7th December 2011
So here I am in Sihanoukville, Cambodia after two tours in a month running through Lao, Cambodia and Myanmar.
I've seen Hilary Clinton exit her plane in Yangon from up close [a historic moment], met a mustachio brother at an NLD celebration [how cool it is to see NLD supporters allowed to hold public rallies in Myanmar at last] and eaten some of the finest food in the world in Cambodia/Lao on the Water Festival tour.
But right now I'm sitting on the beach in southern Cambodia due to the fact I got in a remorque – as tuk tuk’s are known in Cambodia – in Phnom Penh two days ago and asked to go to the bus station with the simple plan of letting fate decide where I would recce first; Battambong and the south bank of the Tonle Sap or Phu Quoc and the Ha Tien area of southernmost Vietnamese Delta.
The first available local bus went to Sihanoukville which is half way to Phu Quoc so here I am. Tomorrow I should after 6 hours on bus and boat arrive on this big island via the border post I'm most interested to experience first-hand. There may be Vietnam visa on arrival here soon which would be very helpful as this would open up the Ho Chi Minh/ Delta/ Kep [in Cambodia] route in the near future. And that would be most lovely.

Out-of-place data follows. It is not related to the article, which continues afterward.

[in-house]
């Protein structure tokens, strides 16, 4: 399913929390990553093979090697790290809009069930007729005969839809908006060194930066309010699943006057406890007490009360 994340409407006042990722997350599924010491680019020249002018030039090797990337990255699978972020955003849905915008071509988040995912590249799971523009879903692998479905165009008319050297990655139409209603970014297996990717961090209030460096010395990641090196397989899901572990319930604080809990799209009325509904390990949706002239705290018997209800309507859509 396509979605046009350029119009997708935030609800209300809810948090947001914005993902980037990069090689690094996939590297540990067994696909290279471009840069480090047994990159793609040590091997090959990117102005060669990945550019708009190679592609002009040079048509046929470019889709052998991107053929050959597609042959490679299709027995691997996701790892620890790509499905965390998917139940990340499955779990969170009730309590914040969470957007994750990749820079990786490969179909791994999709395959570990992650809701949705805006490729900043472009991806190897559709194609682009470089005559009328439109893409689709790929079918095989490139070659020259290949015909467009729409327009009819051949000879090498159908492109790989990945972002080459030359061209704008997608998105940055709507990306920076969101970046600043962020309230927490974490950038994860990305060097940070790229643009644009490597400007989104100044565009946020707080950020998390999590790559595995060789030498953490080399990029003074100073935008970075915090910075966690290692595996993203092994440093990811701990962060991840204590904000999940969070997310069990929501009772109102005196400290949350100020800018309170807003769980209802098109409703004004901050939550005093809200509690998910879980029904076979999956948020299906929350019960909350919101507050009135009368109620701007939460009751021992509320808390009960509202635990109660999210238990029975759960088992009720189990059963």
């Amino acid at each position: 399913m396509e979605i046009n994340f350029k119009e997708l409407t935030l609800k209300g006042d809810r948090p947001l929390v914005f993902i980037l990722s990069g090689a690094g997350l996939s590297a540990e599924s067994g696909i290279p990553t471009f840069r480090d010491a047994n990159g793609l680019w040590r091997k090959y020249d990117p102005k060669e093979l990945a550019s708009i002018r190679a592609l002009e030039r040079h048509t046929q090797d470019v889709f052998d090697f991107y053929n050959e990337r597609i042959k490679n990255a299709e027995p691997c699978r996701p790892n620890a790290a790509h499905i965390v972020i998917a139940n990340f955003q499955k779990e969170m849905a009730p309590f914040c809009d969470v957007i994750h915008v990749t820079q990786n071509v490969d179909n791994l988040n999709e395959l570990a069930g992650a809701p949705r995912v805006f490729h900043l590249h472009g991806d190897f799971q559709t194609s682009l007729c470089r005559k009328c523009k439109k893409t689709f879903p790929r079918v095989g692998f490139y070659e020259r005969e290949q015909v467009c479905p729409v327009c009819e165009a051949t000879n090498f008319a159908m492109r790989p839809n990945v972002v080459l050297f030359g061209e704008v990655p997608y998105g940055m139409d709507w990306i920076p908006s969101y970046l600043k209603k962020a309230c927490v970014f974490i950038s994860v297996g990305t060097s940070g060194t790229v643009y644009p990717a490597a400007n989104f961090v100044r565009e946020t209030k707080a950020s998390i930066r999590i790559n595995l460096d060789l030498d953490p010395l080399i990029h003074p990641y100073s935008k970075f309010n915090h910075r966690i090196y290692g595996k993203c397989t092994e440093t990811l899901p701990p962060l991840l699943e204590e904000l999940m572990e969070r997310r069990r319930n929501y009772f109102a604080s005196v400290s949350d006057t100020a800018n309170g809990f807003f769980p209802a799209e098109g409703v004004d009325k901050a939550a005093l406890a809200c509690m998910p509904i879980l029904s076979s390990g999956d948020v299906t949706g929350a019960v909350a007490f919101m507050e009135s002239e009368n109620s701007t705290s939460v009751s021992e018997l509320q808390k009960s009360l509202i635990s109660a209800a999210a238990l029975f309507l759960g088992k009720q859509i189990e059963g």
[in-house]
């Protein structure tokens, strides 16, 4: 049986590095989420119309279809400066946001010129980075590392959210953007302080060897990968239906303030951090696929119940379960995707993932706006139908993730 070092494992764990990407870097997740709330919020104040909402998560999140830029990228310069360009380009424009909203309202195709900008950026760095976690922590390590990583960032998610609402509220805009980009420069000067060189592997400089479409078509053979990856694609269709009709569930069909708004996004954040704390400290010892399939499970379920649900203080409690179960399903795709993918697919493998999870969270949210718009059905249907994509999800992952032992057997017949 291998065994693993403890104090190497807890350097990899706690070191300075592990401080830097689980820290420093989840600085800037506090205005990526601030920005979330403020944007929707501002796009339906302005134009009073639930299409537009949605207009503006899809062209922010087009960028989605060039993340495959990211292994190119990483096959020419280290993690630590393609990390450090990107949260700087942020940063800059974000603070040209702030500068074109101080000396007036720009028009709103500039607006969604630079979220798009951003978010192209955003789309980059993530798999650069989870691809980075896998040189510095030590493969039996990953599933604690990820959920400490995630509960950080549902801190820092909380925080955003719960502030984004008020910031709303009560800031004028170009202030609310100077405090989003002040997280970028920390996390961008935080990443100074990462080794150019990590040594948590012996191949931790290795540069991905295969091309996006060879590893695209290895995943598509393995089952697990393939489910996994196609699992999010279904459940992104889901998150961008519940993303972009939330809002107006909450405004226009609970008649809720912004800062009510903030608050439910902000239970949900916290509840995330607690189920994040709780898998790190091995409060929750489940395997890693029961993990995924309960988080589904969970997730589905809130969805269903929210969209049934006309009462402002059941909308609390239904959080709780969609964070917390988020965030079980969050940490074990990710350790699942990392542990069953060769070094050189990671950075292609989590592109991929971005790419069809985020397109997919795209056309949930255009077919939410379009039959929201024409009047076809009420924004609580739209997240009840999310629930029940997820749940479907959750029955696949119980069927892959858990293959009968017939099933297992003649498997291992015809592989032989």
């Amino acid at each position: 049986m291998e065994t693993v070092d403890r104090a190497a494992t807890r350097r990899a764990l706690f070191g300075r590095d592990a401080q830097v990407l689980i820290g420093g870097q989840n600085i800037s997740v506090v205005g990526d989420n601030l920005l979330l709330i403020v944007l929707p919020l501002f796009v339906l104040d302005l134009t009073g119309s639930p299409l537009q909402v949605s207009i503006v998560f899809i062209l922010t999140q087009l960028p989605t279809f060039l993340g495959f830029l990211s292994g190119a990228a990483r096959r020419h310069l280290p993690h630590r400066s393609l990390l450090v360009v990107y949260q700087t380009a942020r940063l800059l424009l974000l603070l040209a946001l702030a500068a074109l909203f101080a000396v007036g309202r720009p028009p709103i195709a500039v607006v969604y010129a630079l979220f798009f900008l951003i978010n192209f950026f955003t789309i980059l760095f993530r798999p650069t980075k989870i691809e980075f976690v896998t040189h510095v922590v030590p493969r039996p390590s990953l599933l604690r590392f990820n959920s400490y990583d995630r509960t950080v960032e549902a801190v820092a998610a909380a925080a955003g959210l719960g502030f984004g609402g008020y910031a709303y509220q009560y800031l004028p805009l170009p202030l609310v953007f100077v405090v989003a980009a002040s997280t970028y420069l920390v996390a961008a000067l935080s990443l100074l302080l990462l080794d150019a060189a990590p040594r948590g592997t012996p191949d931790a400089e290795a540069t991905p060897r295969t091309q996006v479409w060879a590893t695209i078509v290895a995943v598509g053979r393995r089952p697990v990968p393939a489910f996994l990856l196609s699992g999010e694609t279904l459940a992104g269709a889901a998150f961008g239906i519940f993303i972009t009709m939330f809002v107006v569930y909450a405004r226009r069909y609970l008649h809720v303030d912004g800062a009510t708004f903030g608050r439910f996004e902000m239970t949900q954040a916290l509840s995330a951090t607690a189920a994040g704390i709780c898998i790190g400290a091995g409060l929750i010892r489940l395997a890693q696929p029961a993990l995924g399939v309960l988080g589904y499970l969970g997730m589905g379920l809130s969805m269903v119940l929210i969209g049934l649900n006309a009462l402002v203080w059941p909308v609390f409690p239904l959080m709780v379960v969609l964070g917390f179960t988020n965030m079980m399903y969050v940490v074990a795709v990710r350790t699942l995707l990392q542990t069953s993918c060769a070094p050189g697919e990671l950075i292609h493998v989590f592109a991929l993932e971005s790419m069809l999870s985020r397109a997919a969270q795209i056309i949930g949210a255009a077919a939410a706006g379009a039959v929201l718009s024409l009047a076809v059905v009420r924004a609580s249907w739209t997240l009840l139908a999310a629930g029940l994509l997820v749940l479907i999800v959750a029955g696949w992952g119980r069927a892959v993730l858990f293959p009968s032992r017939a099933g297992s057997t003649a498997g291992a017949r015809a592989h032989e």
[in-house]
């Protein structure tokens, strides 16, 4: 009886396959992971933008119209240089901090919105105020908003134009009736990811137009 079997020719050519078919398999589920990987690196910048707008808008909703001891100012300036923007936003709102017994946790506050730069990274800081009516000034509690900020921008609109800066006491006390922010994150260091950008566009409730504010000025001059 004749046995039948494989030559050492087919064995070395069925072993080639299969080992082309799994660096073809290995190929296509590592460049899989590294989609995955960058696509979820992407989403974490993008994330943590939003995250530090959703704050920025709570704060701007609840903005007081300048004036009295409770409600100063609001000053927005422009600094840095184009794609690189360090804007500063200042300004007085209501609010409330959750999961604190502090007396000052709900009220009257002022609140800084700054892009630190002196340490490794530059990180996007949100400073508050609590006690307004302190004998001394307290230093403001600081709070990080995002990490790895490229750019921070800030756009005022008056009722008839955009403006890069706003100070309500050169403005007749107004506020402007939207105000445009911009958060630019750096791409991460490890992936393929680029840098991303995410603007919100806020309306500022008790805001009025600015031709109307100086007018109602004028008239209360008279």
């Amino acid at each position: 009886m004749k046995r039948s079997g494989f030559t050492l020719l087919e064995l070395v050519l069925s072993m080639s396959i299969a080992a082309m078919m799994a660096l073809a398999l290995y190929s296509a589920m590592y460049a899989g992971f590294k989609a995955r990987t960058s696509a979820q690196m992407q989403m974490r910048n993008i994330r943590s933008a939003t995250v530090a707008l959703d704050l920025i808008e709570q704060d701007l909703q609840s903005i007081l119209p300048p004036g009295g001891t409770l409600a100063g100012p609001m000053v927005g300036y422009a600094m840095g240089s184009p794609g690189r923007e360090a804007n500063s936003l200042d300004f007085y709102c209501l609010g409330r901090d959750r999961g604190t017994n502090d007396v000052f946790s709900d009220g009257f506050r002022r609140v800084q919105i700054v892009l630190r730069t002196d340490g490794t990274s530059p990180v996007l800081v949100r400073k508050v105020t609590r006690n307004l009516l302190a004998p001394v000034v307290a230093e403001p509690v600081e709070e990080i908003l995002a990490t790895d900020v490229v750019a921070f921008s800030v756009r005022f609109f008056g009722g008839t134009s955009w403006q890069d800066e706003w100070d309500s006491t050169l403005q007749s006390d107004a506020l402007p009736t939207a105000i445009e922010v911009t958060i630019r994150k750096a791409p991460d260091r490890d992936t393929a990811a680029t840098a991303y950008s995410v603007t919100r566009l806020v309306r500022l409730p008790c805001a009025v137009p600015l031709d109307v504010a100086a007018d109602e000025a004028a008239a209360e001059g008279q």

Which all means as my Vietnamese visa was being issued just up the road yesterday late afternoon I was eating a large portion of gorgeous Barracuda which was marinated then barbequed and served with garlic bread and salad, all for $3! I washed it down four glasses of cold beer from the tap at 50 cents per glass. All in a comfy chair on the beach to the drifting sounds of Amy Winehouse.
The sunset was duly extravagant you'll all be relieved to hear.
Hopefully in the next two days I'll be able to let you know all about the alleged perfect beaches and hotels on Phu Quoc and what new ways the Vietnamese have developed to relieve me of all my cash. They are really, really good at this. I'll have to have my best 'don't mess with me ' look on. That and a copy of the Lonely Planet in hand so that I appear to be a tight backpacker. Lonely Planet, I discovered years ago, is a valid discount card almost anywhere in the world.